“If you love the Manchester Road Race sign up and pay your $20, we need it,” she said. “Anyone who says they love a race needs to support their race.”
Although the Manchester Road Race is more than likely to make it through this challenging year, Kennedy said she is very concerned about other races not coming back.
“I’m concerned about a lot of other races. A lot of sponsors may not have the money they may have had previously to support events,” she said. “Even if COVID is over, it doesn’t mean financially everyone is back to normal.”
Keeping the momentum going
The Manchester Road Race attracts between 12,000 and 15,000 runners every Thanksgiving Day, so to connect them together the race’s executive committee developed a novel way for competitors in a virtual race to experience the course.
Instead of receiving a shirt and bib in the mail and encouraging participants to send in their self-recorded times like many other races – including the Hartford – are doing, Manchester Road Race has developed an app that will allow racers to track their mileage on the typical course.
“When you press start Jim Balcome will say ‘This is Thanksgiving in Manchester,’ just like usual. As you run, the app will show you moving along the traditional course with sounds bites at key locations of what you would usually be hearing,” Kennedy said. “It will give you splits and tell you when you are done. Then it will upload your time automatically.”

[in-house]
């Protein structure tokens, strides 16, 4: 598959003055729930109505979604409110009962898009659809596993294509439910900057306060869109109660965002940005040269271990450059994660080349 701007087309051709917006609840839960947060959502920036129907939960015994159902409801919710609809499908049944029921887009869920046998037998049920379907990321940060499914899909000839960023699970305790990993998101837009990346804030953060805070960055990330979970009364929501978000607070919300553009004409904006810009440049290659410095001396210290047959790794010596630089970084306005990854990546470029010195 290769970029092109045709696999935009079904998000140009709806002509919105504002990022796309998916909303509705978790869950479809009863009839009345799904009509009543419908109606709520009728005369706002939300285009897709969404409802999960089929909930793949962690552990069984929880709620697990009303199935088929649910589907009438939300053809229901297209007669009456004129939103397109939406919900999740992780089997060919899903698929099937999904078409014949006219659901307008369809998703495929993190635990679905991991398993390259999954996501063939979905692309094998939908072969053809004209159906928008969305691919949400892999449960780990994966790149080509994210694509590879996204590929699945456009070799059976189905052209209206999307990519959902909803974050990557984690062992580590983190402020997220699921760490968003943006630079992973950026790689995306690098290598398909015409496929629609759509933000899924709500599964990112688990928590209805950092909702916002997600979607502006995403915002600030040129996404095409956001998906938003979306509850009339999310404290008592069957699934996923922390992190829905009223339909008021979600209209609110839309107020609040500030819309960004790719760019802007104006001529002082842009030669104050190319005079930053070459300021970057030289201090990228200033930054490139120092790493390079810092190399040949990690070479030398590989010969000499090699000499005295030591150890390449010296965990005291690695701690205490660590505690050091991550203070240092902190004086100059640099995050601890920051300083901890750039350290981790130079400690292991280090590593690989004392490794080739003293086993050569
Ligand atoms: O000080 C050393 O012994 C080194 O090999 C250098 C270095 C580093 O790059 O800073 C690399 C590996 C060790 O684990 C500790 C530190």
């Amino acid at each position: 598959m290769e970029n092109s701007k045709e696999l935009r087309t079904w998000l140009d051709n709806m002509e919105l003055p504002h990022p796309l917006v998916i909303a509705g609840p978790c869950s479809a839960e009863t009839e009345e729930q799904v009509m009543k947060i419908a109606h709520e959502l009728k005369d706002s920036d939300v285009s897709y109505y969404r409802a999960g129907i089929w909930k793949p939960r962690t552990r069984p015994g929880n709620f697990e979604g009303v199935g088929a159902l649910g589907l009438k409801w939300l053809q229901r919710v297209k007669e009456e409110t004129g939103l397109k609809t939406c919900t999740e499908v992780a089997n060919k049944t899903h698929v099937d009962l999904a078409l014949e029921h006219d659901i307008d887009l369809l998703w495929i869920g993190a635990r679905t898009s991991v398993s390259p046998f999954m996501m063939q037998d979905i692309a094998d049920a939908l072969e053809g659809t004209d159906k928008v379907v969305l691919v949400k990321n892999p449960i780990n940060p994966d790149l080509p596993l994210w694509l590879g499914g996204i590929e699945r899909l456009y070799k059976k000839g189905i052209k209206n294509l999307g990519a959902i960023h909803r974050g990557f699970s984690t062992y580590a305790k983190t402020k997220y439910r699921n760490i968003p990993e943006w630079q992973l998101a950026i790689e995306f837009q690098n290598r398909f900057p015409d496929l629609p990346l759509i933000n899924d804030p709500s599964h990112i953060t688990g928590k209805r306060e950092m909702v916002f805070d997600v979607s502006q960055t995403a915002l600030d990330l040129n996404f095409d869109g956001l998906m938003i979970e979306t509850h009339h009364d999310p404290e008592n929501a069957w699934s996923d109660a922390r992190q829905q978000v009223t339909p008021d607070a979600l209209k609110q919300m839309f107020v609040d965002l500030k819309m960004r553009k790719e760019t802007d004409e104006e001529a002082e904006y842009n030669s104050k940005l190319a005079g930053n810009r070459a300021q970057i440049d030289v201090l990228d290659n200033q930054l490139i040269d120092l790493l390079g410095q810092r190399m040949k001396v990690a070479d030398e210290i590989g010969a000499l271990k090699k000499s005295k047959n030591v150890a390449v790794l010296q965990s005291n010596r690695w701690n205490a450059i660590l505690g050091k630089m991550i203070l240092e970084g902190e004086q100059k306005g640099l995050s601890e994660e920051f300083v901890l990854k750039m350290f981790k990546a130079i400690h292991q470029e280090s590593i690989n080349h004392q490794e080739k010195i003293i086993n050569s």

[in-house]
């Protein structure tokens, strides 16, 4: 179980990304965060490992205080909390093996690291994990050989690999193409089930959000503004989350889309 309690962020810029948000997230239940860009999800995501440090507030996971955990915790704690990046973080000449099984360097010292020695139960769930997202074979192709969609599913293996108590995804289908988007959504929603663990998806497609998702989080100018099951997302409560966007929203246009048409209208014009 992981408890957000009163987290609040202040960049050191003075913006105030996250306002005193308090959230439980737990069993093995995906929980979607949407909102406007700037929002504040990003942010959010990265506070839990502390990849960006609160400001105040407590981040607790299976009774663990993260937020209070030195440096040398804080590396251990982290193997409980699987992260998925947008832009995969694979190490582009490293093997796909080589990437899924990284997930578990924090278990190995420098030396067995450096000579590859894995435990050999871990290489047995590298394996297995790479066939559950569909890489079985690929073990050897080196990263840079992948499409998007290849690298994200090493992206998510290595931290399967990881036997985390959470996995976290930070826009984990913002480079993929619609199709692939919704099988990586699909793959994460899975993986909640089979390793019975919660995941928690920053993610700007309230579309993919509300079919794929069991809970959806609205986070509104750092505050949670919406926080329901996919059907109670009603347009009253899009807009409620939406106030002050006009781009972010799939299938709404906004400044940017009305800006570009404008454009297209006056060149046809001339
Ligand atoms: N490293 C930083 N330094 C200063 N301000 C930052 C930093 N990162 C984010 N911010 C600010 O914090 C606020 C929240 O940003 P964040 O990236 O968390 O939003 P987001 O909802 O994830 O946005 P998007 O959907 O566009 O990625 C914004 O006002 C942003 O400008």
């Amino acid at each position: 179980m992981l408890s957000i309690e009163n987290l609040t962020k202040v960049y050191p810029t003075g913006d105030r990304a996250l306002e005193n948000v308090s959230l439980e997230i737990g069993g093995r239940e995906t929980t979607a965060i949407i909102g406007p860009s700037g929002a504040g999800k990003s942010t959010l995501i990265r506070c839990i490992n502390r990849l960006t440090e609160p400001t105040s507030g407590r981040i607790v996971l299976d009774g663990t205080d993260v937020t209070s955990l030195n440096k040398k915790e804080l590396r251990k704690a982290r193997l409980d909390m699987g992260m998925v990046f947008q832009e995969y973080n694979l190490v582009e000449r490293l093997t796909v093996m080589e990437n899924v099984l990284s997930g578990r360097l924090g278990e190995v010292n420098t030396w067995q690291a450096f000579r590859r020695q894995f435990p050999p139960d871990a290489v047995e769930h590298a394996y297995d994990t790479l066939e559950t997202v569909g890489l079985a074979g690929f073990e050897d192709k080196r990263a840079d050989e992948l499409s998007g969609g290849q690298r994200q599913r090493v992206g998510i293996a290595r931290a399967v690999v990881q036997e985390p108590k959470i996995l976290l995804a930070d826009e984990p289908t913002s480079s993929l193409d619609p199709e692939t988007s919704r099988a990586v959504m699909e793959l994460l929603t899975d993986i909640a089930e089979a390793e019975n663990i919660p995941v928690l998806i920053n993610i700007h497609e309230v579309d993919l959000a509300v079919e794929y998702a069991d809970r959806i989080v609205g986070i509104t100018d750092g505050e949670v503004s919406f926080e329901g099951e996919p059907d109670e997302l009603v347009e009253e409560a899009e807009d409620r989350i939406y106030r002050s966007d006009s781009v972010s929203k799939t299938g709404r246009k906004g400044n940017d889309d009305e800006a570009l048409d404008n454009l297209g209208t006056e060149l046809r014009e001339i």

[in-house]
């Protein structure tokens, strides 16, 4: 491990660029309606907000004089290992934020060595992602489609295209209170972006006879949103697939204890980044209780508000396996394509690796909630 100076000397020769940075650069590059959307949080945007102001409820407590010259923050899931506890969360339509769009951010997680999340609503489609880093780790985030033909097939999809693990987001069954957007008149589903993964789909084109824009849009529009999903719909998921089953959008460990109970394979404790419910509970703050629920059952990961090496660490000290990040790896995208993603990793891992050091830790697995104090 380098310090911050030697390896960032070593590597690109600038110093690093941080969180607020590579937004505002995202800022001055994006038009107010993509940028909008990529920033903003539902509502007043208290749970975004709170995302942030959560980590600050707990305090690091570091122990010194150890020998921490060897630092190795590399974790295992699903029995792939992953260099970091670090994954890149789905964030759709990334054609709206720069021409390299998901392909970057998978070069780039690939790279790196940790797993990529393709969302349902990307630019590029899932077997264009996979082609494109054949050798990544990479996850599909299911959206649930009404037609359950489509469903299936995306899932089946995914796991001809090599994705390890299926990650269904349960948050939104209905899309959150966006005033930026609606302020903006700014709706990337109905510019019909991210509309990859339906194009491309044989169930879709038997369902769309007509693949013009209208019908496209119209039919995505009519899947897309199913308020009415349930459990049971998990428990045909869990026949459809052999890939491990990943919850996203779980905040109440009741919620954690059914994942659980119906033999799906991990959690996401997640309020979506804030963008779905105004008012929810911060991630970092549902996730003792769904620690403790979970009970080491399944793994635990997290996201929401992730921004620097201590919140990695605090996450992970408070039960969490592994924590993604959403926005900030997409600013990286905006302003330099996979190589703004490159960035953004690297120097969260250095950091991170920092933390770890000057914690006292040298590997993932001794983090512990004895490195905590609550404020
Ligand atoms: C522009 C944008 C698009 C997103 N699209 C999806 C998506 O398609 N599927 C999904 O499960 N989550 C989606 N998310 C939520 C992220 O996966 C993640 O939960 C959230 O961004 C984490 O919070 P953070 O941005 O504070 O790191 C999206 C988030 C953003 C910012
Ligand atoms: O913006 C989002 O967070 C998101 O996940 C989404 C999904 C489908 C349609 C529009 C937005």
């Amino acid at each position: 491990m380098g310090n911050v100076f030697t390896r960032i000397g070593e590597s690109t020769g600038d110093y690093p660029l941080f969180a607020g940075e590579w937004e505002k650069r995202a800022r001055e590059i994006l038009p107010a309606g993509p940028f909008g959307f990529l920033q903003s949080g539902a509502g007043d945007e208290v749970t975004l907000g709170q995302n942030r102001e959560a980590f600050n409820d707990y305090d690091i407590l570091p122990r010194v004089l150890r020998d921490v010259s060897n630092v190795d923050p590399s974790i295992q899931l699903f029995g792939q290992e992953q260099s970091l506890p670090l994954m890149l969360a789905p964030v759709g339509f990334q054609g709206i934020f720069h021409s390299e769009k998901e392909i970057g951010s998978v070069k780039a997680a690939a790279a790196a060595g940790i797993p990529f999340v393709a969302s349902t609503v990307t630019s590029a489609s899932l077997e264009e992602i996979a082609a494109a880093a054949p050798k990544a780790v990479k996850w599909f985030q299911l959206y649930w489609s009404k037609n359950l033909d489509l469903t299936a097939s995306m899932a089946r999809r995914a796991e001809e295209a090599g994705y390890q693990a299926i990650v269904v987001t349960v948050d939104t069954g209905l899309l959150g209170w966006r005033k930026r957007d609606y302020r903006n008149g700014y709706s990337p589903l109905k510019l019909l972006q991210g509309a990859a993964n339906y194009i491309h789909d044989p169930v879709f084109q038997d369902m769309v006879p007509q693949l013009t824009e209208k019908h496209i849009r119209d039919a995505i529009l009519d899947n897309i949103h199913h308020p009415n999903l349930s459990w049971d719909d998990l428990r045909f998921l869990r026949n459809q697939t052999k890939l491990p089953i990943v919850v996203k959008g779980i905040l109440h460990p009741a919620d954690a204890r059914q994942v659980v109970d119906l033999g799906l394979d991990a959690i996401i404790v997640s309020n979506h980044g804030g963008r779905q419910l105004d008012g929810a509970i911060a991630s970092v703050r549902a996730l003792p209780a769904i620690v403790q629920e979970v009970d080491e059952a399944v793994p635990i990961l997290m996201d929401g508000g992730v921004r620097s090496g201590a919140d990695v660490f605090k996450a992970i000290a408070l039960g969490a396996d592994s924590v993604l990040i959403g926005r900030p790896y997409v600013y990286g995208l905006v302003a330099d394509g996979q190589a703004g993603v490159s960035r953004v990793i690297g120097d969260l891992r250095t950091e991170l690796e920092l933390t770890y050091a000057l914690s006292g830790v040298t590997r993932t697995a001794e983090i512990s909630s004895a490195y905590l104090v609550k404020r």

Racers will have from the Friday to the Wednesday before Thanksgiving to complete the race to avoid any large crowds gathering on Thanksgiving morning.
“We are trying to help the town to not have hordes of people showing up,” Kennedy said. “If we allowed racing on Thanksgiving day we could easily have 5,000 people show up.”
Although some runners will certainly be gathering in Hartford this weekend to toe the line on Capitol Avenue, Cowles said the race is trying to strike the right balance of maintaining the community feel without the crowds.
“We have a mobile medal that has moved around the region so individuals can take photos,” Cowles said. It will start off in Bushnell Park on Saturday morning, but will be moved to Simsbury for the afternoon after spending Thursday at Fleet Feet Running Store and Friday in Glastonbury Center.
“We will definitely see people running the course, especially the half marathon course, but we aren’t encouraging it,” she said. “We want people to understand there is a reason we can’t.”
Opening of smaller races
Although many runners have continued running and competing during the pandemic, Osmond said the move to almost all virtual races has been especially challenging for his organization.
Virtual races do not count toward gaining entry according to Run 169 Towns rules.
“Each race to count has to be an officially timed, in-person race,” he said. “It was a little tough for people who have been close to finishing.”
This summer several smaller races have been held in person, including a Riverfront Scramble by the Hartford Marathon Foundation.
“We had one person finish the 169 towns since the start of the pandemic,” Osmond said.
Cowles said the Hartford Marathon Foundation is planning to hold at least a couple of in-person, holiday races later this fall which will include a staggered start in order to maintain social distancing at the events.
For those who are struggling to stay motivated to train or compete in a virtual race this fall, Zayas had one simple piece of advice.
“Remember why you signed up in the first place,” she said. “The work and effort you put into it, whether or not it’s in a large crowd or solo, it still takes the same amount of energy.”